I don’t know if this is just me, but the beginning of the school year often seems equivalent to New Year’s Day.
“This year, I will do things differently”;
“This year, I will not procrastinate”;
“This year, I will do x and y so that I can get to z”
run through my head.
And the list goes on.
If you are like me, you will write these resolutions down on a piece of paper, hoping to accomplish them. We try our best to follow through for a few weeks . . . until our old habits slowly start to resurface and we begin losing motivation.
And what almost always holds one of the top spots on a student’s (and many other people’s) list of resolutions? Better time management.
Whether you are someone who procrastinates or someone who does the opposite (rush through things, often too many of them, just to check them off), most of us struggle with time management at least at one point during our lives.
To avoid battling with time management — and the various emotions portrayed through a series of GIFs below — I did some research and even took a trip to the Sound and Moving Image Library (SMIL) for a Learning Skills Workshop (LSS). The following tips and overviews are a culmination of my personal experience and research, as well as insights derived from the LSS time-management workshop.
Continue reading this post to avoid the following:
The key to successful time management is understanding just what it means to “manage” your time. In spite of the conceptions people may have, time management is not about scheduling and micromanaging every second of our lives; it’s a tool to help us set goals and create workable plans while achieving a work-life balance. Another important thing to remember: what works for another person may not work for you. If all your friends use agendas and to-do lists for organization purposes and only calendars are effective for you, continue to use those calendars. Time management is meant to be personalized!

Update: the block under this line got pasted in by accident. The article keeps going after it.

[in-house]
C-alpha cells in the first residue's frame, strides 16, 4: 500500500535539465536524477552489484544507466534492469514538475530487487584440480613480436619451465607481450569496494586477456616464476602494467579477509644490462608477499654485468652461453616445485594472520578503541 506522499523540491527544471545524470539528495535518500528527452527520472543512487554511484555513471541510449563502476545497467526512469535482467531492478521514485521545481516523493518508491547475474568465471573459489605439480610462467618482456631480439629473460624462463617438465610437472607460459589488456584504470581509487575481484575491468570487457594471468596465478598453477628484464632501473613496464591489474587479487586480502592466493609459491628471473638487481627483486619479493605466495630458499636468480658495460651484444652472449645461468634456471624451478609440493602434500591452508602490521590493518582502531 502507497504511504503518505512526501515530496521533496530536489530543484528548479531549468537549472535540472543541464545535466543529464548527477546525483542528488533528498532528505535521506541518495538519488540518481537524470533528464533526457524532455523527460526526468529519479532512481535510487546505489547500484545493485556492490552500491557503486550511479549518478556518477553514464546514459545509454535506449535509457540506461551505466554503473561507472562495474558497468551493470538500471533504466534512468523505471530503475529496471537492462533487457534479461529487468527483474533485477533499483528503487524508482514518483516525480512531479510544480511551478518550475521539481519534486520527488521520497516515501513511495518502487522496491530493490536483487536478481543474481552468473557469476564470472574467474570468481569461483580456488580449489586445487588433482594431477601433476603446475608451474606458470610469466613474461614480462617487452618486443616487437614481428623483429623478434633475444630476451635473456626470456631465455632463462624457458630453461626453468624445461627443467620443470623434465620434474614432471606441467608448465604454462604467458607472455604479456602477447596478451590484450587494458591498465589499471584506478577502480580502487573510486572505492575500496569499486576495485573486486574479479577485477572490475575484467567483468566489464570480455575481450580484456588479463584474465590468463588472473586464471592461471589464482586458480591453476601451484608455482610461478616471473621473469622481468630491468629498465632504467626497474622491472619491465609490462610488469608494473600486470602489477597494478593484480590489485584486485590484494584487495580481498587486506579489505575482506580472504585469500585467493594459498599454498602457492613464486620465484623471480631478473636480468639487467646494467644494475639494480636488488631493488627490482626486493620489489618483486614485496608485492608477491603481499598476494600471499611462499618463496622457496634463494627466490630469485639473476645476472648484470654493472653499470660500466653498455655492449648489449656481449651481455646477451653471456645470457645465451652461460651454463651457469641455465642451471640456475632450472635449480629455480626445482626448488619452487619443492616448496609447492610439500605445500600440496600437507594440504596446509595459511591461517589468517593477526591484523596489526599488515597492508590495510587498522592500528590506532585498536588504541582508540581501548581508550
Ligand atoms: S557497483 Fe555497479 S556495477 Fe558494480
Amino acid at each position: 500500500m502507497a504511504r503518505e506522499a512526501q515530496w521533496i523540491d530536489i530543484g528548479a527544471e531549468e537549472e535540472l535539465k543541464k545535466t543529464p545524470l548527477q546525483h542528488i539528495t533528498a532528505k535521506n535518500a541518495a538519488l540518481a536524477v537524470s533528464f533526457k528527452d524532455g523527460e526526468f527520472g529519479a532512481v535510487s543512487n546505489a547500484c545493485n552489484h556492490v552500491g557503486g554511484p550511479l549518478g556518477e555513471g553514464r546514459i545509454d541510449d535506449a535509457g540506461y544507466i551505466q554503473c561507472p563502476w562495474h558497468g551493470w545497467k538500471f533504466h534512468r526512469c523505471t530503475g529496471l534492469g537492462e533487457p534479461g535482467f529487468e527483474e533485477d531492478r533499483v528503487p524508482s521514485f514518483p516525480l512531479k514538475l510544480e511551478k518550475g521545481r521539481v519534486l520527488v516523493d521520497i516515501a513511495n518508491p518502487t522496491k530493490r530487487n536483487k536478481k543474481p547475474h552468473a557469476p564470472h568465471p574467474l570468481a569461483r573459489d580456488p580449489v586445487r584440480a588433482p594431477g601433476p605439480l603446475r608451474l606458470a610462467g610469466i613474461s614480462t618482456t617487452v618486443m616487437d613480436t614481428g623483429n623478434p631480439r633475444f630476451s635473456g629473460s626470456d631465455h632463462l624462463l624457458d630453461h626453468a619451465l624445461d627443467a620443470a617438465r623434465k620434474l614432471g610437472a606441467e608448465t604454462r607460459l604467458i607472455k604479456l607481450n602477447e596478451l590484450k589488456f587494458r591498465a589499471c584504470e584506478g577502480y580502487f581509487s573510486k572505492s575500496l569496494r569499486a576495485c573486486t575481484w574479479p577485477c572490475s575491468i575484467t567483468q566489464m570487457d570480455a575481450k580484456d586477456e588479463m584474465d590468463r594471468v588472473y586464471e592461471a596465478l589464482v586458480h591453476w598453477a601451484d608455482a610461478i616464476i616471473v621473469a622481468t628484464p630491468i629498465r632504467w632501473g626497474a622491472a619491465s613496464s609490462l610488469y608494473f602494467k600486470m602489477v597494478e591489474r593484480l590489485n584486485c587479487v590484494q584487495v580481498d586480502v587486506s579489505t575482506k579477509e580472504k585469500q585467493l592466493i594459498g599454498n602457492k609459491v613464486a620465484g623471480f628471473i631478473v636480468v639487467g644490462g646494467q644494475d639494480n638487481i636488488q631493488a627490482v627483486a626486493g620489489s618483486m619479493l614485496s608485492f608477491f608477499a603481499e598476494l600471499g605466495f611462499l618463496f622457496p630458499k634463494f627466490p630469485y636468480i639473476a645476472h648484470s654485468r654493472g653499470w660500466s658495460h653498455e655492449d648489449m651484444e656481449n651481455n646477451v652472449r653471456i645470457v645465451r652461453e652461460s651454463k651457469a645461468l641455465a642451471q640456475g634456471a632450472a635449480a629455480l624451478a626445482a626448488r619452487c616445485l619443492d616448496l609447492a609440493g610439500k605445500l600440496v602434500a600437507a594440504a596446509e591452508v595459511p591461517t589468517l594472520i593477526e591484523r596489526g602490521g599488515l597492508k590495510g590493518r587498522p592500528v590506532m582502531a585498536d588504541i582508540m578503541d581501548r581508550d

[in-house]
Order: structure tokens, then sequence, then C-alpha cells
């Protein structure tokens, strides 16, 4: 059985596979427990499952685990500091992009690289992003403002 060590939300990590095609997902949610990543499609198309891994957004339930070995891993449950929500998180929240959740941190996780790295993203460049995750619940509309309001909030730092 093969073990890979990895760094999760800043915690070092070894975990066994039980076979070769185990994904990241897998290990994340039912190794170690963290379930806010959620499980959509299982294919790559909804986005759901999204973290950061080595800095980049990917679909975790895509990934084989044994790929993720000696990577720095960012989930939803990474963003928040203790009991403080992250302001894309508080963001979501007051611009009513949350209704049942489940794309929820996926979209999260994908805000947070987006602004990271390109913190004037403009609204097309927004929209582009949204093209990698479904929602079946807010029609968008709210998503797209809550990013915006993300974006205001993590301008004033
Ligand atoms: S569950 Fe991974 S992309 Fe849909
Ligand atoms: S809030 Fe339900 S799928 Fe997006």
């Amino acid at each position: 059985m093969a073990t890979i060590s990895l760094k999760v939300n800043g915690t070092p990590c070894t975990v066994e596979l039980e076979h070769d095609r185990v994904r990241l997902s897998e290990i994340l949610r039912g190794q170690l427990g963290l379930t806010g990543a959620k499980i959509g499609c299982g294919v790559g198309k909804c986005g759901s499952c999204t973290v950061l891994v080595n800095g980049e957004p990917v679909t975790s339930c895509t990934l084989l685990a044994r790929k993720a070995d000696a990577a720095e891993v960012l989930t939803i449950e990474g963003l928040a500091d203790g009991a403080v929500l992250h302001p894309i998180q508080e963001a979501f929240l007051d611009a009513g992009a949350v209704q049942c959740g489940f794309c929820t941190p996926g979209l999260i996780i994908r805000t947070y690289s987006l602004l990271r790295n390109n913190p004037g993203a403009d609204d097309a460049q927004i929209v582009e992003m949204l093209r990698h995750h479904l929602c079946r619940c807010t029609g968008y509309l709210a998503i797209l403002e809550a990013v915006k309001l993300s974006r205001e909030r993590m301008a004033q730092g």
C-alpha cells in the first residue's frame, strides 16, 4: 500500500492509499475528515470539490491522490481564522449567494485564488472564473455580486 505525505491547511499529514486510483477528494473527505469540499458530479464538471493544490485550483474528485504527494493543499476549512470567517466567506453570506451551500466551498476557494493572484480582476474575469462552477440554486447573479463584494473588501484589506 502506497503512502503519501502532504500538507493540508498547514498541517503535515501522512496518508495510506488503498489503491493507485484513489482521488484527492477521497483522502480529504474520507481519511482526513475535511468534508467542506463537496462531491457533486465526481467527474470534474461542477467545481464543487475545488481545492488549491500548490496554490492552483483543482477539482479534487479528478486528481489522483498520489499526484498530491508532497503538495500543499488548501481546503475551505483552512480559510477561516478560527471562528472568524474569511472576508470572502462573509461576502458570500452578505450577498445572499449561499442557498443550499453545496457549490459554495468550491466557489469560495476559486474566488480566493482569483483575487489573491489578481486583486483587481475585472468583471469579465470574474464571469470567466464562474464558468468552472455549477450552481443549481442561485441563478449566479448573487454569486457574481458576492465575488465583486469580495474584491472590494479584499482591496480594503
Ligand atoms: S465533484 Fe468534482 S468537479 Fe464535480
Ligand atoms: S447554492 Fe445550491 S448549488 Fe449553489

STEP 1: Know How You Spend Your Time
The first thing to do when managing your time is to know how you spend your time. Let’s do the math: there are 24 hours in a day; 168 hours in a week; and 2016 hours in a 12-week term. During the LSS time-management workshop, we were each given a sheet in which tabulated where we spent our hours during the week. Take a look below at a representation of an average student’s hourly commitments every week.
Note: This graphic is based on a 15-hour course load and does not account for full-time or part-time work, extracurricular activities or the like.
If we know how we spend the majority of our time, we can use it to our advantage. For example, if you feel you are spending too much time on personal care, you can try to cut that down by 15 minutes each day, which will save you almost two hours per week. And if you manage to multitask and do some of your readings during your commute, it can save you up to 10 hours a week.
STEP 2: Set Priorities